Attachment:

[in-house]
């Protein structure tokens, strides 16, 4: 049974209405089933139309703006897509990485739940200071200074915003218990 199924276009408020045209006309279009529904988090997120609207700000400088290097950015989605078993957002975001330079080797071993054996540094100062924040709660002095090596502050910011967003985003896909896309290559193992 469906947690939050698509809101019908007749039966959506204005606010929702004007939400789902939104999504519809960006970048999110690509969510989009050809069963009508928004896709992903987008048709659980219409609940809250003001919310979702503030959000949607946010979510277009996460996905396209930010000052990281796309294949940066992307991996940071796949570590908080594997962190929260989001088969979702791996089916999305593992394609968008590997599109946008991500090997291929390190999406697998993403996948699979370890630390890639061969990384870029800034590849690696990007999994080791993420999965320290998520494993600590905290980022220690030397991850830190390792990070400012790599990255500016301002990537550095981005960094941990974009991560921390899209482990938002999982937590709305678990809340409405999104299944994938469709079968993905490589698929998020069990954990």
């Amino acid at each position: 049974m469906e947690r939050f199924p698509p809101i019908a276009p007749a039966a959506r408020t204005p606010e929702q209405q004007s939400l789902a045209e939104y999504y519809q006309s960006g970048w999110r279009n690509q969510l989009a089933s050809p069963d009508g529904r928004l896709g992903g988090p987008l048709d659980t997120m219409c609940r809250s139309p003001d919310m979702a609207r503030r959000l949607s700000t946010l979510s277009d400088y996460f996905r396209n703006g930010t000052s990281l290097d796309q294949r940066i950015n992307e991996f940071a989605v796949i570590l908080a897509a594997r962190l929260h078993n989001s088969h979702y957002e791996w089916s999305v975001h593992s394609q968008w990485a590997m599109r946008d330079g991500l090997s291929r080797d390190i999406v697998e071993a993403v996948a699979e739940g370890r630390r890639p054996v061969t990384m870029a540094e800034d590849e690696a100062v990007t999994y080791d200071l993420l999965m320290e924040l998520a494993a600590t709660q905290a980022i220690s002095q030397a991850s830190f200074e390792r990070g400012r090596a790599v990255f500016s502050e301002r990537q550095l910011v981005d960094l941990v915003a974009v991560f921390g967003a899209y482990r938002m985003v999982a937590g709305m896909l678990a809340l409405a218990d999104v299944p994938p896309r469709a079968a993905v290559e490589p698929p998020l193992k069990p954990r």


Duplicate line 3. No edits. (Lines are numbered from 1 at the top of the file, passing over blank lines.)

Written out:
């Amino acid at each position: 049974m469906e947690r939050f199924p698509p809101i019908a276009p007749a039966a959506r408020t204005p606010e929702q209405q004007s939400l789902a045209e939104y999504y519809q006309s960006g970048w999110r279009n690509q969510l989009a089933s050809p069963d009508g529904r928004l896709g992903g988090p987008l048709d659980t997120m219409c609940r809250s139309p003001d919310m979702a609207r503030r959000l949607s700000t946010l979510s277009d400088y996460f996905r396209n703006g930010t000052s990281l290097d796309q294949r940066i950015n992307e991996f940071a989605v796949i570590l908080a897509a594997r962190l929260h078993n989001s088969h979702y957002e791996w089916s999305v975001h593992s394609q968008w990485a590997m599109r946008d330079g991500l090997s291929r080797d390190i999406v697998e071993a993403v996948a699979e739940g370890r630390r890639p054996v061969t990384m870029a540094e800034d590849e690696a100062v990007t999994y080791d200071l993420l999965m320290e924040l998520a494993a600590t709660q905290a980022i220690s002095q030397a991850s830190f200074e390792r990070g400012r090596a790599v990255f500016s502050e301002r990537q550095l910011v981005d960094l941990v915003a974009v991560f921390g967003a899209y482990r938002m985003v999982a937590g709305m896909l678990a809340l409405a218990d999104v299944p994938p896309r469709a079968a993905v290559e490589p698929p998020l193992k069990p954990r």